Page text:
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Old 08-15-2012, 09:02 AM
Gary Dale
 
Default Recopying /home/myusername and getting it to work by copy and paste

On 15/08/12 04:05 AM, Merciadri Luca wrote:

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Hash: SHA1

Hi,

I've got a backup of /home on some external HDD. Let us
consider that one of my internal HDDs, more precisely the one containing
/home, fails. I then need to replace it. If I manage to make the
external HDD internal, and change /etc/fstab consequently, would it work
without any issues? When should I change /etc/fstab? Would the path to
the `new internal HDD' (the one which was precedently external) be the
same as the path to the old one (the one that failed)?

Thanks.
- --
You can replace the drive without problems if the external drive
contains a direct copy of the failed internal drive. However, that is
probably not exactly the case. You need to be more explicit about what
kind of backup the external drive contains.


In the simplest case, let's assume that it contains a direct copy of the
/home folders (i.e. if /home contains a, b & c, then the external drive
would have a, b & c at the root level and not /home/a, /home/b &
/home/c). In this case, simply replacing the drive may be sufficient.


However, if you are using UUIDs in /etc/fstab then you will need to
replace the failed drive's UUID with the UUID for the internal unit. If
you are using device names (e.g. /dev/sdb1) then you may not need to
make any changes.


If you are using some other form of backup, then you will need to
convert it to a set of folders in the external drive, one for each user
account and with the correct user ids, etc..


As for the difference between internal and external, external drives
normally are regular drives in a different case (usb or eSATA instead of
IDE or SATA). Taking the drive out of the case and putting into an
internal drive bay is usually quite simple - it just requires a screwdriver.



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Old 08-15-2012, 12:36 PM
"tv.debian@googlemail.com"
 
Default Recopying /home/myusername and getting it to work by copy and paste

On 15/08/2012 10:05, Merciadri Luca wrote:

-----BEGIN PGP SIGNED MESSAGE-----
Hash: SHA1

Hi,

I've got a backup of /home on some external HDD. Let us
consider that one of my internal HDDs, more precisely the one containing
/home, fails. I then need to replace it. If I manage to make the
external HDD internal, and change /etc/fstab consequently, would it work
without any issues? When should I change /etc/fstab? Would the path to
the `new internal HDD' (the one which was precedently external) be the
same as the path to the old one (the one that failed)?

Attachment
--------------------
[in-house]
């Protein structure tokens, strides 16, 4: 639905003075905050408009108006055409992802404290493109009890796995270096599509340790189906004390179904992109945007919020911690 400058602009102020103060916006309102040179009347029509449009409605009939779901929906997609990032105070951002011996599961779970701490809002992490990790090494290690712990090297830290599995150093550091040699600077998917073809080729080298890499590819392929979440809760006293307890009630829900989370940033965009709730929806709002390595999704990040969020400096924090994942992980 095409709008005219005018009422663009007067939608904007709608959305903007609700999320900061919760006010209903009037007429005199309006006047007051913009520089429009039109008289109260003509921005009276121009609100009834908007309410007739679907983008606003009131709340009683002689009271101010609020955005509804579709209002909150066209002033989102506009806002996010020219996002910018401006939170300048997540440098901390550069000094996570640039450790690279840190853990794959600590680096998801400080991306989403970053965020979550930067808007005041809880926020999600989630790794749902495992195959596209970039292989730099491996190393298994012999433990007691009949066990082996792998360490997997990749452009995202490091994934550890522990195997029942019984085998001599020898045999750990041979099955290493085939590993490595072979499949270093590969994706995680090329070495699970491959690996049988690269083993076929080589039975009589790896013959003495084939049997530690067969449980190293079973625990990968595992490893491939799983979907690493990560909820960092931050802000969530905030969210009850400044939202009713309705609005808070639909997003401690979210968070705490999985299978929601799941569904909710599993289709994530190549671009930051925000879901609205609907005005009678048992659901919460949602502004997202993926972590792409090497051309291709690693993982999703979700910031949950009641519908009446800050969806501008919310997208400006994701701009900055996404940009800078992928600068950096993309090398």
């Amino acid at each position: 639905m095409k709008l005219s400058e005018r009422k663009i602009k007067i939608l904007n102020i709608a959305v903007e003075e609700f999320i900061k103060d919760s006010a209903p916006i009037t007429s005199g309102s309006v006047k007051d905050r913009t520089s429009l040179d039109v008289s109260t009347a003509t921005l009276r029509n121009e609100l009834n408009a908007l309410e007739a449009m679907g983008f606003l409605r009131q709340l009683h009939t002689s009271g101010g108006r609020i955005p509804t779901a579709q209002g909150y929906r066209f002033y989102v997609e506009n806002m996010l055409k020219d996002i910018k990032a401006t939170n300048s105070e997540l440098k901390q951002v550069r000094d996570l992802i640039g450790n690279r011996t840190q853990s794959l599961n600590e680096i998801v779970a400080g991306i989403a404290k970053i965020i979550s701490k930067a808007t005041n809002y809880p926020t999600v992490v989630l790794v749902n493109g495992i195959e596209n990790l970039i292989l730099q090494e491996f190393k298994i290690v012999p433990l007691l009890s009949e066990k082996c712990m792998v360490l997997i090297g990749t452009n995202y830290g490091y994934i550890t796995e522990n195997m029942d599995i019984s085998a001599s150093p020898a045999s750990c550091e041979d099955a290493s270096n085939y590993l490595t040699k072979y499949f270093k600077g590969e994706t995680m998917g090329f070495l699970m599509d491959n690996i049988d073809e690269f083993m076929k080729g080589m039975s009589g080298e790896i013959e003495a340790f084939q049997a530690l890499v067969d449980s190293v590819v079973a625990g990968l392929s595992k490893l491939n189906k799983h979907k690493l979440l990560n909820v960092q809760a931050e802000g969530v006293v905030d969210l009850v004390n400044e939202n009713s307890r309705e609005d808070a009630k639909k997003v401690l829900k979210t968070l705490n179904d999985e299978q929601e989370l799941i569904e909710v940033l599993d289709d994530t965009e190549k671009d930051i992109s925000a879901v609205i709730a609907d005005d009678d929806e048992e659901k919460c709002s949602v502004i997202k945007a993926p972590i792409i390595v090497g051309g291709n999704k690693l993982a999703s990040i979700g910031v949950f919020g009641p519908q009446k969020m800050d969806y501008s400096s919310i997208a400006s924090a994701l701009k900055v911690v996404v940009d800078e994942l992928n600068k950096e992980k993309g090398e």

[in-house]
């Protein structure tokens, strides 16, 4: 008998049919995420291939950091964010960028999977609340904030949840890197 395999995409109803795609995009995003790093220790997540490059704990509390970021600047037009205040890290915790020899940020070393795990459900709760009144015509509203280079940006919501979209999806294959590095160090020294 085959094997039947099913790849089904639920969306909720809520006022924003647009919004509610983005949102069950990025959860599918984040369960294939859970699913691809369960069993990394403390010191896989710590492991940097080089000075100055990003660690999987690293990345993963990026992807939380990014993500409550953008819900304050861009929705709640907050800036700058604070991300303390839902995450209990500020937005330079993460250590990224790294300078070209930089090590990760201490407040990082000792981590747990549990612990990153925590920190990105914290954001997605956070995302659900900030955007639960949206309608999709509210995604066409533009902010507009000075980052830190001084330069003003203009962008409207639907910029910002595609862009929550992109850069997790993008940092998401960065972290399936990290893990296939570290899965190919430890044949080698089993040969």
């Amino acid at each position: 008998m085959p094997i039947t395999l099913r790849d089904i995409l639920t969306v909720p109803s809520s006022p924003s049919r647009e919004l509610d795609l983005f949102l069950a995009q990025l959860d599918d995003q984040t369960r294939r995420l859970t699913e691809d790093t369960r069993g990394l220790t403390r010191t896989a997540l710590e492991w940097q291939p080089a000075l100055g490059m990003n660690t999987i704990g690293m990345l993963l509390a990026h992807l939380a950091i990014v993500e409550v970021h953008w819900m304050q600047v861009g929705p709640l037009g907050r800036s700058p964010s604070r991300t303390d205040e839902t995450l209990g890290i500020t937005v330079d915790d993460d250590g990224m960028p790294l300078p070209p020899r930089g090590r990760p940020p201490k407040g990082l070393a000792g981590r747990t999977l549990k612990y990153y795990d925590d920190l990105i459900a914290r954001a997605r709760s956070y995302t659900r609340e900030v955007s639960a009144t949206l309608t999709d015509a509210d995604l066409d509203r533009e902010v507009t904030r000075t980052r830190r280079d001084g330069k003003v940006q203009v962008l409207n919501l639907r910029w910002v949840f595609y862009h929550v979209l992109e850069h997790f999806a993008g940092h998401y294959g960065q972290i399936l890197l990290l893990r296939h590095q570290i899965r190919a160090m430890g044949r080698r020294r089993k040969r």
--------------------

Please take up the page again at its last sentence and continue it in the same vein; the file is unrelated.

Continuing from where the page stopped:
Thanks.
- --
Merciadri Luca


Hi, if your backup consists in a copy of folders/files from your
/home/username and respects the standard hierarchy (backup should
contains a "username" folder with all your files and folder in it), and
if the copy method and the filesystem preserved the permissions (and
eventually other attributes), you can simply plug the disk in, change
the backup drive partition UUID to the one used in the fstab and be done
with it.


Boot your system in single user or from a live-cd, or any other linux
system at hand, plug your external backup drive, read the UUID used for
/home in your fstab and apply it to the external drive partition
(unmounted):


tune2fs -U UUID-from-the-fstab /dev/address-of-backup-drive-partition

It works with labels too, use option "-L" instead of "-U".

man tune2fs is your friend.

Of course you can do it the other way round, change your fstab to the
new drive partition UUID or label. If the filesystem is different from
the original partition you need to update the fstab accordingly in any case.


If you don't use UUID's or labels in fstab, then anything can happen.
It's hard to predict the name your new drive will show up with.


Hope it helps.


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Old 08-15-2012, 03:02 PM
Camaleón
 
Default Recopying /home/myusername and getting it to work by copy and paste

On Wed, 15 Aug 2012 10:05:24 +0200, Merciadri Luca wrote:

> I've got a backup of /home on some external HDD. Let us consider that
> one of my internal HDDs, more precisely the one containing /home, fails.
> I then need to replace it. If I manage to make the external HDD
> internal, and change /etc/fstab consequently, would it work without any
> issues?

Yes, provided the copy/paste operation is properly done and file
permissions are restored "as is". For these tasks I would avoid GUI tools
(such Nautilus or another graphical file browser) and proceed with
command line or using Midnight Commander.

> When should I change /etc/fstab?

When you want.

If the system is still usable and you can login and "/home" is under a
separate partition and mounted at boot, you can copy the backed up into
the new disk, ensure the perms are okay, edit the "/etc/fstab"
accordingly and reboot.

If the system is unbootable by now, you can then apply the changes from a
LiveCD.

> Would the path to the `new internal HDD' (the one which was precedently
> external) be the same as the path to the old one (the one that failed)?

That's irrelevant as you should be using UUID/ID/LABEL/PATH to name the
new device in fstab >;-)

Tip: never delete things that you can simply "comment out" (#) them, that
way you always retain the old entries for future references.

Greetings,

--
Camaleón


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